Online asynchronous models also have the added benefit of being flexible. Nontraditional students, adult learners, and others who cannot attend in-person classes are able to fit this educational program into their schedules. I find that most VIISTA students are most active on days and at times when traditional in-person higher education institutions are closed, which is after 8:00 p.m., on weekends, and on holidays. Students have expressed appreciation for the flexibility of an asynchronous online course because, for them, the alternative is nothing at all.

VIISTA Teaches the Practical Knowledge, Skills, and Values Needed on the Job

Throughout the design process, I focused on making sure students would leave VIISTA with the competencies needed to provide necessary services. Before I started to design the curriculum, I consulted with immigration practitioners, judges, employers, legal service organizations, ARs, prospective students, and many others to identify the competencies ARs must exhibit to represent clients ethically and responsibly. I asked this question: What do accredited representatives need to know, be able to do, and value when providing services to immigrant clients? A long list resulted, which includes a lot of immigration law courses as well as many other subject matter courses needed to provide holistic legal services, including an understanding of the social, economic, and political forces impacting migration decisions; the migrant in history and religious traditions; self and communal care; the immigration ecosystem; case planning and analysis; and professional development. Beyond legal theory, ARs need to understand and be able to practice law. For example, they need to know the elements of each form of immigration benefit or relief and what questions to ask a client to elicit the relevant facts for each. They need to know how to interview a client, provide trauma-informed care, engage in active listening, work with an interpreter, work with expert witnesses, craft case theories, draft direct examination questions, and appreciate cultural differences.

With the list of competencies in hand, I then worked through each competency to appreciate how a student would learn and then demonstrate mastery of each competency. Aligning the educational program to the competencies needed on the job ensures students are exposed to the knowledge, skills, and values most relevant to the practical tasks they are expected to perform on the job. Moreover, when the practical application of knowledge is woven into the educational model, graduates have a better understanding of how information acquired in a formal academic setting applies in real-life practice. As a result, VIISTA graduates are better positioned to hit the ground running and reduce the costs associated with on-the-job training.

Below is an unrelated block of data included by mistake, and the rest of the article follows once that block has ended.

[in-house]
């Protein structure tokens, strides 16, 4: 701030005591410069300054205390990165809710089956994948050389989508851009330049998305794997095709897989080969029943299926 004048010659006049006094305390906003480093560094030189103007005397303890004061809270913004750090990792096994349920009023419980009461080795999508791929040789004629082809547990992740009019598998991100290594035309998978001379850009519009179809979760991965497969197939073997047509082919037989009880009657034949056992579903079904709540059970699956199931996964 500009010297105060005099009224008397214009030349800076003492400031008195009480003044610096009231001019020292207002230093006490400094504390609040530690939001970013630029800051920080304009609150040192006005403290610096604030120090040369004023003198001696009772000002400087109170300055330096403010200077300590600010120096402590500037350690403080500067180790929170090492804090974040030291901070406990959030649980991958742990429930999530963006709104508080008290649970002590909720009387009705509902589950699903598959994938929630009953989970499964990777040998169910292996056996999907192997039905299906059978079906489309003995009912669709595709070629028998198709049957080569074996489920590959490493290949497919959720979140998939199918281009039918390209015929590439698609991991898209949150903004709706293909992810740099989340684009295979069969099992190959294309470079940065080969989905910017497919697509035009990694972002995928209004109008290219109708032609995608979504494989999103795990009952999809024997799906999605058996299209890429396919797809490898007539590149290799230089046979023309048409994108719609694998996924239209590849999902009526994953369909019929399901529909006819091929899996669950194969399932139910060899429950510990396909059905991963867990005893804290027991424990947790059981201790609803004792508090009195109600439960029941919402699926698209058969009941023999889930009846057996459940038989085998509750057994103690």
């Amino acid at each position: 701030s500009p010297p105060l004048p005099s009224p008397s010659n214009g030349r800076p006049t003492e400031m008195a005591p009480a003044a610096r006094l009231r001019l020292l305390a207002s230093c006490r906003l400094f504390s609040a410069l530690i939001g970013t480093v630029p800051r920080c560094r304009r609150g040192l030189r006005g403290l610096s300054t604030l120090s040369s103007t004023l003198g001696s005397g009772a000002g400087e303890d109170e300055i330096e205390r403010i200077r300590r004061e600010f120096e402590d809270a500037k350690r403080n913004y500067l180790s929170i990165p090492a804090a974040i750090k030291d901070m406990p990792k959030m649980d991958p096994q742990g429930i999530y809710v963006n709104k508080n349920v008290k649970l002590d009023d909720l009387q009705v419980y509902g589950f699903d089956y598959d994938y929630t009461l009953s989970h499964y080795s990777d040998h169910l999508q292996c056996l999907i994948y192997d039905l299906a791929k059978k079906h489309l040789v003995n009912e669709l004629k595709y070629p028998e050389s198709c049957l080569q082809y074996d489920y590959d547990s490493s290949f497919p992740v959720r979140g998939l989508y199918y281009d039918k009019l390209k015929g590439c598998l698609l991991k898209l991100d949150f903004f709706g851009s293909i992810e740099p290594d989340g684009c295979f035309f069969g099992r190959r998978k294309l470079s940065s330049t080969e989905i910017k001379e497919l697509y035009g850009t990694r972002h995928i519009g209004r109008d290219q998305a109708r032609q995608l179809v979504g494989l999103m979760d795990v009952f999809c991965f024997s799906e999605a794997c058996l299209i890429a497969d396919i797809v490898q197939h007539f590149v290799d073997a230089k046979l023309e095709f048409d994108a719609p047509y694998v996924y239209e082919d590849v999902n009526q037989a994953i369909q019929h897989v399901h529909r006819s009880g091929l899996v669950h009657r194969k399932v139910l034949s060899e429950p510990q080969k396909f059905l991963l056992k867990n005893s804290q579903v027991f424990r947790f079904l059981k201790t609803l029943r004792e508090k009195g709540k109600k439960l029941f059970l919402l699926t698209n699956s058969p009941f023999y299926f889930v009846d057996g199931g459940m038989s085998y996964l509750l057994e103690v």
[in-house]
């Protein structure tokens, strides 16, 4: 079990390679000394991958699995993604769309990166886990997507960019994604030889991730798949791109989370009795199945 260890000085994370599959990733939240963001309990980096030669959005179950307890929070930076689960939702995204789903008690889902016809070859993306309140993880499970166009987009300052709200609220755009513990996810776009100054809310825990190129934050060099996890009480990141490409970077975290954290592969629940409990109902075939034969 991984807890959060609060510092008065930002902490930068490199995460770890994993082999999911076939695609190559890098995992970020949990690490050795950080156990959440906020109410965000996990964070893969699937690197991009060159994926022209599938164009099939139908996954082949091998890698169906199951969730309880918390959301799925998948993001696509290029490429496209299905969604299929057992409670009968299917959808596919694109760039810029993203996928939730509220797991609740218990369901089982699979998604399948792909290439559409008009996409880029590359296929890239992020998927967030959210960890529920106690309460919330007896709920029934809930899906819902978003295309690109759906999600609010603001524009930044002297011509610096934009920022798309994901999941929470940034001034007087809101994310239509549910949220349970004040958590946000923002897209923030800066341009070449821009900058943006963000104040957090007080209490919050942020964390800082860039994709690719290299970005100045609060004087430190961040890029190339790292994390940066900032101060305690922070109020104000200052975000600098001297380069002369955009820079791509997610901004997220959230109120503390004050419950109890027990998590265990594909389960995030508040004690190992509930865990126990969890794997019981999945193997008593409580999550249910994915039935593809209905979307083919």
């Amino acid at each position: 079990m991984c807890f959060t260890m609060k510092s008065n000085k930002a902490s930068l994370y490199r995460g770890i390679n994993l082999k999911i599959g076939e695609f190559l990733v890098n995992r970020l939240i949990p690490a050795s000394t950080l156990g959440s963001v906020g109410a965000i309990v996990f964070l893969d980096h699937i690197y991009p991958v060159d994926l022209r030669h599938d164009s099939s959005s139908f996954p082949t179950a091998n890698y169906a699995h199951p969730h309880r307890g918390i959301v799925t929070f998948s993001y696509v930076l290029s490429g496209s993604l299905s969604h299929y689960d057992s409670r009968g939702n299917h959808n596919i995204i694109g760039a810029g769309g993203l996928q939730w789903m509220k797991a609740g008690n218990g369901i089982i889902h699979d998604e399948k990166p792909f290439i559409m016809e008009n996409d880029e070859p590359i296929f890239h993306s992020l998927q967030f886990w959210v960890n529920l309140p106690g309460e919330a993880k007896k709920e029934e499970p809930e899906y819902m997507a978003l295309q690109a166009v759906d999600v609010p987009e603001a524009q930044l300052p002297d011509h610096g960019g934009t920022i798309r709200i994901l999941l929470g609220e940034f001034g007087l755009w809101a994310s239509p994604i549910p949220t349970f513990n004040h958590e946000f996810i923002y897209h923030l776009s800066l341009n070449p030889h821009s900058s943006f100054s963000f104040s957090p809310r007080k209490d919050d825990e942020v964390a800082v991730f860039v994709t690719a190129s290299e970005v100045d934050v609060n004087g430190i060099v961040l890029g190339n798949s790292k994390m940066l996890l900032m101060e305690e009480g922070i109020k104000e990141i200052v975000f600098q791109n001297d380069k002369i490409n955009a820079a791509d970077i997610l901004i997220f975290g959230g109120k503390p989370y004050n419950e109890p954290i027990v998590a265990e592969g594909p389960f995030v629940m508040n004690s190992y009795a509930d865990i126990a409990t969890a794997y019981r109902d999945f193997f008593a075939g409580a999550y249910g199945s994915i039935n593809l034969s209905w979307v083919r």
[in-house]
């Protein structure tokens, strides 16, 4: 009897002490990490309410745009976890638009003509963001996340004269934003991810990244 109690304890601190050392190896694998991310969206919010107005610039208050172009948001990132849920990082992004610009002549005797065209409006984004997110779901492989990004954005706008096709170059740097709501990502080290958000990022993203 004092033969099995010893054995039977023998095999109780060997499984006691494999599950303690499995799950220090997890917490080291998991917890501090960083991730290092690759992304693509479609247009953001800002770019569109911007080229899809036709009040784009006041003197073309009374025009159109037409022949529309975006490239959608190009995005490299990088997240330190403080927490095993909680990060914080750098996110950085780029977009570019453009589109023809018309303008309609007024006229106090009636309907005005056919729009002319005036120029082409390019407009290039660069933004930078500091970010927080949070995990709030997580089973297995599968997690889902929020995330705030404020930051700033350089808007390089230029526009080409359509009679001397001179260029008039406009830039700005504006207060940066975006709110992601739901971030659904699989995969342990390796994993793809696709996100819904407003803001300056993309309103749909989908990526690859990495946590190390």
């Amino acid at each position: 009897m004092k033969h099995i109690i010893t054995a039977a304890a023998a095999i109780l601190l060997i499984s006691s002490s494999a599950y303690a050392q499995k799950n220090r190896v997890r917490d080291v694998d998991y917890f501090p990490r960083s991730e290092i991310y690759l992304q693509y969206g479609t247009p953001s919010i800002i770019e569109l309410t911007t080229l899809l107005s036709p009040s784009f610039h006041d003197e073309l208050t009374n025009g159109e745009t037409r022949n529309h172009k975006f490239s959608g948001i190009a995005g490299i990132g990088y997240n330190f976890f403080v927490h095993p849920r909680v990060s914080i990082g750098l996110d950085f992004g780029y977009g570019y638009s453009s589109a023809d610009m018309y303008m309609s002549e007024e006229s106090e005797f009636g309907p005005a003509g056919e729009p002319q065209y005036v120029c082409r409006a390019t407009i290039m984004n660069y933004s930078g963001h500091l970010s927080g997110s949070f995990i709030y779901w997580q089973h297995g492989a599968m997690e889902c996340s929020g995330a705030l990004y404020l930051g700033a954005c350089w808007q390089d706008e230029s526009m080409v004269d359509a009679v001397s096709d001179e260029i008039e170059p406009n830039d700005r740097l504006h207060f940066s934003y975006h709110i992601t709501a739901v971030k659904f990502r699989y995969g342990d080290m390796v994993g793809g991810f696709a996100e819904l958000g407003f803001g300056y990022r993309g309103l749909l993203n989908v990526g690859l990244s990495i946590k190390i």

A robust accredited representative educational program that is affordable and accessible provides the foundation for the establishment of a widely recognized and accepted career path. It allows for the creation of a positive feedback loop: As ARs gain widespread recognition for their services, others will aspire to follow in their footsteps and those of their predecessors, thus creating generations of ARs. In the end, this is the only way to create enough representatives to solve the problem of underrepresentation.

Building a Career Pathway within a Supportive Ecosystem

Recognition of the AR as a viable alternative career pathway in the law will require building conditions in the legal services ecosystem to support and reward ARs. Fostering those conditions requires a change in mindset among many in the legal services ecosystem. That shift in mindset will come about as we start to recognize we have created and perpetuated a system that keeps many poor and marginalized members of our community on the sidelines. They are subject to the laws but unable to voice their rights under the laws. Moreover, we cannot continue to cling to the false hope that lawyers alone can address all the legal needs in immigration law. Instead, we need to accept that the supply-demand imbalance has prevailed, even worsened, while more lawyers are providing pro bono immigration legal services than ever before. More properly trained and supported ARs are necessary. Let’s invite them into our profession and create conditions to support their development and growth.


Access to legal representation is one of the most critical issues in immigration law today. The supply-demand imbalance between lawyers and immigrants in need of legal representation has persisted for decades, and, by most accounts, it is worsening. Attempts have been made to solve the problem through recruiting more lawyers. Indeed, efforts to engage pro bono lawyers have been commendable. But despite those efforts, the problem persists. Given this history, we should not expect lawyers to solve the problem alone.